• Is my horse making an Away-From decision? If so, you’re using an aversive or there could be an aversive in the environment (horse is scared of the trailer, a dog barks and makes your horse fearful)
  • Is my horse making a Moving- Towards decision? He doesn’t want to go into the trailer because he rather eats grass (appetitive) or wants to stay with his friends (herd) and that’s the reason he doesn’t trailer load today.
  • What motivates my horse to do what he’s doing? (Not only an important question if he doesn’t do what you want, but also a very important question if he does do it! So *you* learn what he wants and can use that next time. If he rather wants to graze the grass next to the trailer instead of going into the trailer, how can you use that information to get what you want? How can you use grass to get him into the trailer? Can you think of ways?
Enhance the bond with your horse through positive reinforcement and building trust and a clear two way communication

Get support on your learning journey

I hope this article gave you a valuable insight. Please share your eye-opener in the comments! I love your feedback!

Are you inspired and would you like to get personal coaching in a group? Do you want to have access to online clicker training courses and a fabulous, supportive R+ community, then join our HippoLogic Clicker Training Academy. Check out the link!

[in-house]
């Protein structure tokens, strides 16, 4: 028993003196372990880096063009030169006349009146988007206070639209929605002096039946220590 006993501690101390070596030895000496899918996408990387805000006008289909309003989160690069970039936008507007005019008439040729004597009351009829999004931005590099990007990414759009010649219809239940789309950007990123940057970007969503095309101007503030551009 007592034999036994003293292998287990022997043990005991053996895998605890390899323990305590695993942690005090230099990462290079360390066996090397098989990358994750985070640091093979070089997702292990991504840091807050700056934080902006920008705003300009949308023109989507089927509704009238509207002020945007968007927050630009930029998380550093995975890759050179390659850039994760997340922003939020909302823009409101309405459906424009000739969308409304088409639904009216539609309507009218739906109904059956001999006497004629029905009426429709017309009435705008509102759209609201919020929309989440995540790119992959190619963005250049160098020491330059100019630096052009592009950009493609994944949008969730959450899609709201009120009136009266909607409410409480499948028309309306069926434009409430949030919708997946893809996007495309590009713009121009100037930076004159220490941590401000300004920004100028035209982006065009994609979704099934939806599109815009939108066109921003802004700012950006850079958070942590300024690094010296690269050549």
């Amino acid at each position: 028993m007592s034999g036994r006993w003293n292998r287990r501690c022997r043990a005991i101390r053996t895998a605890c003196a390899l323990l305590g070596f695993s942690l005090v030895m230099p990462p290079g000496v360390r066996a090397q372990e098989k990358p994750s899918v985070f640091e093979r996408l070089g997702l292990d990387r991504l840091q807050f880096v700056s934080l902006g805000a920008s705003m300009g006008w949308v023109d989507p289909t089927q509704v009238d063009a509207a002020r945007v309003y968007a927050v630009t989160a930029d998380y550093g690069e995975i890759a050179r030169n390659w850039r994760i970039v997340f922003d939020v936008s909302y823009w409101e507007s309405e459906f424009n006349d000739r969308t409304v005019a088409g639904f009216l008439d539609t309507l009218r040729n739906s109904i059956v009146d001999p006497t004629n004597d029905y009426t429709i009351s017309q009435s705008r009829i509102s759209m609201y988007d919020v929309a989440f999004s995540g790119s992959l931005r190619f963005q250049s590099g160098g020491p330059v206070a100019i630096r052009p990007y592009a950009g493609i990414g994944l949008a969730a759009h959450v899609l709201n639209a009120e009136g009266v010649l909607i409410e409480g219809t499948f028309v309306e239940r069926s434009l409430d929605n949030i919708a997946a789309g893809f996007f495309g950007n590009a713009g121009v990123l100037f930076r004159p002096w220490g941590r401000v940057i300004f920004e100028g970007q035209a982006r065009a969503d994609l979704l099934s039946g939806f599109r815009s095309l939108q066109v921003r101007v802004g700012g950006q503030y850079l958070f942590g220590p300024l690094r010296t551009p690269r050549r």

Or book a free assessment and learn which one of the 6 Key Lessons for Trainers you need to focus more on, in order to get the results you want. Book here

Happy Horse training!
Sandra Poppema, B.Sc., founder of HippoLogic

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Milestones in Clicker Training with Rita the Unapproachable Mule

After a bit of plateauing in our clicker training last week I felt I needed a different approach. Usually there is always something to get excited about, and when I don’t get that it’s time to change my approach.

It can be quite challenging to think Out of The Box and come up with a totally different approach, if what you’re doing doesn’t bring you success anymore.

Plateauing could be a sign your learner might not be learning anymore (in the environment you provide),needs more repetitions or that -in Rita’s case- it’s too difficult or too stressful.

Because of that Rita wasn’t in ‘thinking mode’ anymore and no real learning was taking place. She might ‘learn’ I’m trouble, and that’s not my aim!